How do you just randomly run into a Hawk Owl? That's just unbelievable! I turned Norway upside down for them with no success (only to twitch one in Poland a few months later). The butterflies equally stunning, it's becoming really hard to resist getting into them after seeing this (but we just started herps, can't do everything!).
 

Jos Stratford

Beast from the East
How do you just randomly run into a Hawk Owl? That's just unbelievable!

In September 1993 I hitch-hiked north through Norway and camped somewhere north of Tromso one night ...climbed out of my tent in the morning to find a Hawk Owl perched on a small conifer right next to me. So started my luck with Hawk Owls. Since then, though I have only once specifically looked for them, I have seen them on almost every trip to Scandinavia, about ten birds by now, including a fluke finding of a pair with chicks. I guess I am just lucky with this species.


A couple of previous encounters: adult in Sweden, chicks in Finland:
 

Attachments

  • Hawk Owl swe 2.jpg
    Hawk Owl swe 2.jpg
    106 KB · Views: 32
  • Hawk Owl swe 1.jpg
    Hawk Owl swe 1.jpg
    100.9 KB · Views: 27
  • Hawk Owl - chick thumb 1.jpg
    Hawk Owl - chick thumb 1.jpg
    61.8 KB · Views: 23
  • Hawk Owl - chick thumb 2.jpg
    Hawk Owl - chick thumb 2.jpg
    88.1 KB · Views: 24

Jeff Hopkins

Just another...observer
United States
My first Hawk-owl was a serendipitous one - on the tundra outside of Nome. After that, every last one has been a stake-out, including one that was "go to mile marker 48.5 on the highway, and it'll be sitting at the top of a spruce tree." And it was.

Never seen one outside of N. America, tho.
 

Jos Stratford

Beast from the East
20-21 July. Southbound to Helsinki.

With bears and wolves well and truly seen and all my likely butterfly targets now found, it was now time to head south. Bought a ticket for the Helsinki to Tallinn ferry and set off on the final 660 km leg across southern Finland.

Stopped off at a few sites en route, most notably Kittee in the east and Soneby on the Baltic coast. A distinct southerly flavour to butterfly fauna here, many of the species similar to those found in the Baltic States, but pleasurable wanderings all the same - a grand total of 26 species seen, the highlight being at least 40 Arran Browns at Kittee. Also added Wood White, Brimstone, Holly Blue, Amanda's Blue, Dark Green Fritillary, Heath Fritillary and Peacock ...all my first in Finland.

And that was that, I booked a ticket for the evening ferry on the 21st and crossed back to Estonia.



22 July. Estonia.

Questionable weather, quite blustery with clouds scurrying over, but fortunately enough sunny spells to savour some of Estonia's butterflies. Decided to explore the Aegviidu area, a former Soviet military training area and today a rare example of open heathland. Cracking start in the surrounding woodland with good numbers of Silver-washed Fritillaries (at least 60), High Brown Fritillaries (30+) and smaller numbers of Dark Green Fritillary, Lesser Marbled Fritillary and Small Pearl-bordered Fritillary, as well as two Arran Browns and a very fine Large Copper. Then it was to the heathland, the plan to try and find a few of the more localised species that occur here, notably Eastern Baton Blue.

Several hours wandering around, plenty of Silver-studded Blues and Idas Blue, but typical of this habitat, numbers of other butterflies were pretty low. Adding to the collection of blues, managed four Amanda's Blues, one Mazarine Blue, two Short-tailed Blue and, unfortunately all too brief, one Eastern Baton Blue. Also one Grayling, the only one of the trip.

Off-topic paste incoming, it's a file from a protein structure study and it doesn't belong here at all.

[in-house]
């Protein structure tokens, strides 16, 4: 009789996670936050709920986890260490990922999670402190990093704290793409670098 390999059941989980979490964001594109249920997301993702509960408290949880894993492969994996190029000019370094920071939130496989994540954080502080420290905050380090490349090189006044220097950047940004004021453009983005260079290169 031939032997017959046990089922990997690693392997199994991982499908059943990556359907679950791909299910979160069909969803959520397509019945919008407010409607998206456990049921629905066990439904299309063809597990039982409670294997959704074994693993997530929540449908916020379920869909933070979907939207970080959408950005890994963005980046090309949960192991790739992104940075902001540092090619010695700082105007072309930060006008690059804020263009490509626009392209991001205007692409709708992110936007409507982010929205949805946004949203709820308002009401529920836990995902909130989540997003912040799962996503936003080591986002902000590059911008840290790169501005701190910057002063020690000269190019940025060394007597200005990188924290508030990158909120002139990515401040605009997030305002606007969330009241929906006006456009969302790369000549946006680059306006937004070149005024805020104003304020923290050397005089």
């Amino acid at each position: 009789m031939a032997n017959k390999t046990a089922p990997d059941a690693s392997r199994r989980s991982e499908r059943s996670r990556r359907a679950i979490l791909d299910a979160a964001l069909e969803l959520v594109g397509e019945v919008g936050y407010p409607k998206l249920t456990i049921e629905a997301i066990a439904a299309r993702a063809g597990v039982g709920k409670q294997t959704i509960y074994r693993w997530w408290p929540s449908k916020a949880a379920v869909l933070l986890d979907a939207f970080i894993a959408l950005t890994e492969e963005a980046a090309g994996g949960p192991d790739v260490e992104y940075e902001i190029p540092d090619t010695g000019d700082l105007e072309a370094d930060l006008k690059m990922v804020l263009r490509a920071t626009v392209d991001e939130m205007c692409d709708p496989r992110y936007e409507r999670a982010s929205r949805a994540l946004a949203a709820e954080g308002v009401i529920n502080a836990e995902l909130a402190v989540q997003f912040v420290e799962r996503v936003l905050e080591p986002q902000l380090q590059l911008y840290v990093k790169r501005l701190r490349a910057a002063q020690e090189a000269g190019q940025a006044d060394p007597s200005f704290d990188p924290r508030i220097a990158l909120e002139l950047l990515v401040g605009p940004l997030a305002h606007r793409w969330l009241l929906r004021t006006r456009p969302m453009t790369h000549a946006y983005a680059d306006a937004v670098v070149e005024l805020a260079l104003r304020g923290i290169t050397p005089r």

By mid-afternoon, cloud was again building, I'd seen 26 species of butterfly for the day and I decided it was enough - the forecast for next day was not very good, so I turned for home, 600 km later I was in Vilnius, trip over.
 

Jos Stratford

Beast from the East
Final batch of butterflies...
 

Attachments

  • Arran Brown fn 2.jpg
    Arran Brown fn 2.jpg
    89.4 KB · Views: 15
  • Arran Brown fn 5.jpg
    Arran Brown fn 5.jpg
    74.5 KB · Views: 13
  • Arran Brown fn 4.jpg
    Arran Brown fn 4.jpg
    74.9 KB · Views: 8
  • Large Copper es 1.jpg
    Large Copper es 1.jpg
    69.3 KB · Views: 13
  • Heath Fritillary fn 1.jpg
    Heath Fritillary fn 1.jpg
    81.7 KB · Views: 15

opisska

Jan Ebr
Poland
In September 1993 I hitch-hiked north through Norway and camped somewhere north of Tromso one night ...climbed out of my tent in the morning to find a Hawk Owl perched on a small conifer right next to me. So started my luck with Hawk Owls. Since then, though I have only once specifically looked for them, I have seen them on almost every trip to Scandinavia, about ten birds by now, including a fluke finding of a pair with chicks. I guess I am just lucky with this species.


A couple of previous encounters: adult in Sweden, chicks in Finland:

Wow that's so great! These arctic species are simply mysterious in a special way that no other ecozone can really match.
 

etudiant

Well-known member
Thank you, Jos, for another wonderful trip report!
It probably sets a record for size range of species seem, from Arctic Blue to Brown Bear is probably from 0.1 gram to near 1000 kilo gram.
Delighted that you were able to surmount the tick bite, they are the bane of the wilderness in so far as I'm concerned. A seriously underappreciated hazard, a relative of mine in Europe died from the complications of a bite, so not to be taken lightly.
Hawk Owls are pretty special, just a rare gift when they show up. That said, the Finnish nature organizations maintain and monitor chains of nest boxes along the main road to the north and consequently have a pretty clear idea of where to look.
 

Users who are viewing this thread

Top